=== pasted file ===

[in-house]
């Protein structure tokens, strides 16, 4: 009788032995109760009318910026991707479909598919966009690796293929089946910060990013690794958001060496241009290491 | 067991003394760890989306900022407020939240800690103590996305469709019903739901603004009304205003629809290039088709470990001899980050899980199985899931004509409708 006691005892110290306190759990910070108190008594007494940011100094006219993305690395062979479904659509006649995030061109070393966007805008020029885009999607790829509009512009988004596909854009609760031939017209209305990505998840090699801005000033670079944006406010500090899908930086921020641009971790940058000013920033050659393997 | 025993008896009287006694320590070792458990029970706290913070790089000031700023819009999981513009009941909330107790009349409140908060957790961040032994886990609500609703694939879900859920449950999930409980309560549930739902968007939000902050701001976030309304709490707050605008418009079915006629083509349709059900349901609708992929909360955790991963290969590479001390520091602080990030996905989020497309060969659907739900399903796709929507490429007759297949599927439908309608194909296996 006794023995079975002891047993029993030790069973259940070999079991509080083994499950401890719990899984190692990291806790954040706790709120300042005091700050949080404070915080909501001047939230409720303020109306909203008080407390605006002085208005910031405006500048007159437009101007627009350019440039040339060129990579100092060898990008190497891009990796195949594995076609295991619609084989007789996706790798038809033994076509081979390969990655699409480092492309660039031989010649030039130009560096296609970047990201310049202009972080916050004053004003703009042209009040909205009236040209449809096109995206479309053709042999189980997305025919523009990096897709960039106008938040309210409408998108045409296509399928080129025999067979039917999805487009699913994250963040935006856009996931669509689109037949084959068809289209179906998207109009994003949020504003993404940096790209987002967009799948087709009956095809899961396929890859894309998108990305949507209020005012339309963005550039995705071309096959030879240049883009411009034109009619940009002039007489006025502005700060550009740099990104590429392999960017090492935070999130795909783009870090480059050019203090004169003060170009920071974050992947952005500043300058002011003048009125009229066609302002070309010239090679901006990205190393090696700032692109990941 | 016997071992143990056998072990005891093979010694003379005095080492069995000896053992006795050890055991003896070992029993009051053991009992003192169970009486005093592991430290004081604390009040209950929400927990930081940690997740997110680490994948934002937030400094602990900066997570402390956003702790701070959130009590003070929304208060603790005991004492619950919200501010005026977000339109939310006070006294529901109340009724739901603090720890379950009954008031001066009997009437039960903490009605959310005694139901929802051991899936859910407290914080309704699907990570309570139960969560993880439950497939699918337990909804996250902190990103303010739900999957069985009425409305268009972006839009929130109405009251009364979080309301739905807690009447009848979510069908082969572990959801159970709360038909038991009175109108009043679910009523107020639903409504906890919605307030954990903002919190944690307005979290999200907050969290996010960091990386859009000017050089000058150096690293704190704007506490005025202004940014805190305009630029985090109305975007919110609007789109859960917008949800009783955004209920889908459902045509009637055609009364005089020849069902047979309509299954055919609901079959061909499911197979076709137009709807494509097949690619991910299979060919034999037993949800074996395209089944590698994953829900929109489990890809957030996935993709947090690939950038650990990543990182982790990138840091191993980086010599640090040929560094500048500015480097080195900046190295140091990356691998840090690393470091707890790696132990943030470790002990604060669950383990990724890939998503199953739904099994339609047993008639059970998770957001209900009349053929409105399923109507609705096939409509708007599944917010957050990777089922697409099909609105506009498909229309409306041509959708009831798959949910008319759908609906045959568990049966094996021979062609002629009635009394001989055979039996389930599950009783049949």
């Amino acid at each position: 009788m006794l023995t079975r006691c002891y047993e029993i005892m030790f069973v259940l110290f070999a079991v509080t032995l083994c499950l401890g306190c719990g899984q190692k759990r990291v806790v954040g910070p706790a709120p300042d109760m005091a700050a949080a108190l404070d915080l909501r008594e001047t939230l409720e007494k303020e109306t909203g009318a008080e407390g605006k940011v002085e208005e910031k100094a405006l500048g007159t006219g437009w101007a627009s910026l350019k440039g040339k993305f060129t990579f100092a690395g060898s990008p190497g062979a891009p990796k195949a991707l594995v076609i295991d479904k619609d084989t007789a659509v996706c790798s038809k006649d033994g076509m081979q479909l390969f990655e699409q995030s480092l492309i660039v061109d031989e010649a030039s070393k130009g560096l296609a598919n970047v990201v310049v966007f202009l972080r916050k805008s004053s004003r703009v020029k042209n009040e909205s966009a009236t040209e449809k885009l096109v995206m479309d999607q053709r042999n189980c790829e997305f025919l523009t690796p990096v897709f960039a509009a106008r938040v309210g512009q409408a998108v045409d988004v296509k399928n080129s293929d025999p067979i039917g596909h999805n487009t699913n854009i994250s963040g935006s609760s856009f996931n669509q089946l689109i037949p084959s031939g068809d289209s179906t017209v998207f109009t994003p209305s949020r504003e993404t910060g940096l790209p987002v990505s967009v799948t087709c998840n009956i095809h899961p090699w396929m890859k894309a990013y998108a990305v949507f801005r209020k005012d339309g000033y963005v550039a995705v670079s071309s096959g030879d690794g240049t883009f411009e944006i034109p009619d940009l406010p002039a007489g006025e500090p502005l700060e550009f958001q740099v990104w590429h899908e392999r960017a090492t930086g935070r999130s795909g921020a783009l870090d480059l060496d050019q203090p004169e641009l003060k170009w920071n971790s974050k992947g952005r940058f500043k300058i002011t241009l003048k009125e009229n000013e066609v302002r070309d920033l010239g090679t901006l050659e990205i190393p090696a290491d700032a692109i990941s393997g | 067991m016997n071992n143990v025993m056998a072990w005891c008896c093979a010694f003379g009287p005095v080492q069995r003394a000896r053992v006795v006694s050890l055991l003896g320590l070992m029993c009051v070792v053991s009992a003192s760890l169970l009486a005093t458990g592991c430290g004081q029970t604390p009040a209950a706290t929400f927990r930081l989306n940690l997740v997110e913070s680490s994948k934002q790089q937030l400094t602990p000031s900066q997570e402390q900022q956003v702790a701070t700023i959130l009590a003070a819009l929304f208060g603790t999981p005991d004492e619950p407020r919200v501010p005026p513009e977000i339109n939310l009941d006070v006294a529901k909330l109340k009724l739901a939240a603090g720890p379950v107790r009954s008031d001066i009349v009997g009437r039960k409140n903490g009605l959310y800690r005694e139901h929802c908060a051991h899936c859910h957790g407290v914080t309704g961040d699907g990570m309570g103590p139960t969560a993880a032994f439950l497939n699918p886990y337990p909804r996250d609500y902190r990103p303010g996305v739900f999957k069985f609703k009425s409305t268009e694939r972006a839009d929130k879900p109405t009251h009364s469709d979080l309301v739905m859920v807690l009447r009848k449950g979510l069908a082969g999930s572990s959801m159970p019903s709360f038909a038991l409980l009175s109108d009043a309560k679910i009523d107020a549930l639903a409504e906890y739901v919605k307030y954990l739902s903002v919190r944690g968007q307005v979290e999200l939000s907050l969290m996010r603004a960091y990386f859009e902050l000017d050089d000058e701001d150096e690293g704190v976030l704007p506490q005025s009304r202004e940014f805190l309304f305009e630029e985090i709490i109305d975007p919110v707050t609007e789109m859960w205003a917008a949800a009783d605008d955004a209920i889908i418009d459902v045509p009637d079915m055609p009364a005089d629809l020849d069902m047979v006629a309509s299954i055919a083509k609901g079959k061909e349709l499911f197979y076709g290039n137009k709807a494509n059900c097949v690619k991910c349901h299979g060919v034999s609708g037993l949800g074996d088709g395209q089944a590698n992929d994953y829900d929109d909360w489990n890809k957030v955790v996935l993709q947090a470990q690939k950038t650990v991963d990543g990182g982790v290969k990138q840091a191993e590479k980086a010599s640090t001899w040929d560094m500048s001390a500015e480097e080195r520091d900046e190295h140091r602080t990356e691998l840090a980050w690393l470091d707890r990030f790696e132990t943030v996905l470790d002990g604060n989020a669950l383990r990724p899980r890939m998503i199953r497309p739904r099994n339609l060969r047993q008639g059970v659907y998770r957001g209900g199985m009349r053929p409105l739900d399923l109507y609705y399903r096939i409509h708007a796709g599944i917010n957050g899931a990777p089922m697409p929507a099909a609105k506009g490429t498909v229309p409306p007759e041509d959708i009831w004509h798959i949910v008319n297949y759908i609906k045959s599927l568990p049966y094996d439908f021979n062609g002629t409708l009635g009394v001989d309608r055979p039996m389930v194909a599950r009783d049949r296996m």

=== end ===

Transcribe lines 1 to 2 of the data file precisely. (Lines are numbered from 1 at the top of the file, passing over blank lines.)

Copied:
[in-house]
């Protein structure tokens, strides 16, 4: 009788032995109760009318910026991707479909598919966009690796293929089946910060990013690794958001060496241009290491 | 067991003394760890989306900022407020939240800690103590996305469709019903739901603004009304205003629809290039088709470990001899980050899980199985899931004509409708 006691005892110290306190759990910070108190008594007494940011100094006219993305690395062979479904659509006649995030061109070393966007805008020029885009999607790829509009512009988004596909854009609760031939017209209305990505998840090699801005000033670079944006406010500090899908930086921020641009971790940058000013920033050659393997 | 025993008896009287006694320590070792458990029970706290913070790089000031700023819009999981513009009941909330107790009349409140908060957790961040032994886990609500609703694939879900859920449950999930409980309560549930739902968007939000902050701001976030309304709490707050605008418009079915006629083509349709059900349901609708992929909360955790991963290969590479001390520091602080990030996905989020497309060969659907739900399903796709929507490429007759297949599927439908309608194909296996 006794023995079975002891047993029993030790069973259940070999079991509080083994499950401890719990899984190692990291806790954040706790709120300042005091700050949080404070915080909501001047939230409720303020109306909203008080407390605006002085208005910031405006500048007159437009101007627009350019440039040339060129990579100092060898990008190497891009990796195949594995076609295991619609084989007789996706790798038809033994076509081979390969990655699409480092492309660039031989010649030039130009560096296609970047990201310049202009972080916050004053004003703009042209009040909205009236040209449809096109995206479309053709042999189980997305025919523009990096897709960039106008938040309210409408998108045409296509399928080129025999067979039917999805487009699913994250963040935006856009996931669509689109037949084959068809289209179906998207109009994003949020504003993404940096790209987002967009799948087709009956095809899961396929890859894309998108990305949507209020005012339309963005550039995705071309096959030879240049883009411009034109009619940009002039007489006025502005700060550009740099990104590429392999960017090492935070999130795909783009870090480059050019203090004169003060170009920071974050992947952005500043300058002011003048009125009229066609302002070309010239090679901006990205190393090696700032692109990941 | 016997071992143990056998072990005891093979010694003379005095080492069995000896053992006795050890055991003896070992029993009051053991009992003192169970009486005093592991430290004081604390009040209950929400927990930081940690997740997110680490994948934002937030400094602990900066997570402390956003702790701070959130009590003070929304208060603790005991004492619950919200501010005026977000339109939310006070006294529901109340009724739901603090720890379950009954008031001066009997009437039960903490009605959310005694139901929802051991899936859910407290914080309704699907990570309570139960969560993880439950497939699918337990909804996250902190990103303010739900999957069985009425409305268009972006839009929130109405009251009364979080309301739905807690009447009848979510069908082969572990959801159970709360038909038991009175109108009043679910009523107020639903409504906890919605307030954990903002919190944690307005979290999200907050969290996010960091990386859009000017050089000058150096690293704190704007506490005025202004940014805190305009630029985090109305975007919110609007789109859960917008949800009783955004209920889908459902045509009637055609009364005089020849069902047979309509299954055919609901079959061909499911197979076709137009709807494509097949690619991910299979060919034999037993949800074996395209089944590698994953829900929109489990890809957030996935993709947090690939950038650990990543990182982790990138840091191993980086010599640090040929560094500048500015480097080195900046190295140091990356691998840090690393470091707890790696132990943030470790002990604060669950383990990724890939998503199953739904099994339609047993008639059970998770957001209900009349053929409105399923109507609705096939409509708007599944917010957050990777089922697409099909609105506009498909229309409306041509959708009831798959949910008319759908609906045959568990049966094996021979062609002629009635009394001989055979039996389930599950009783049949």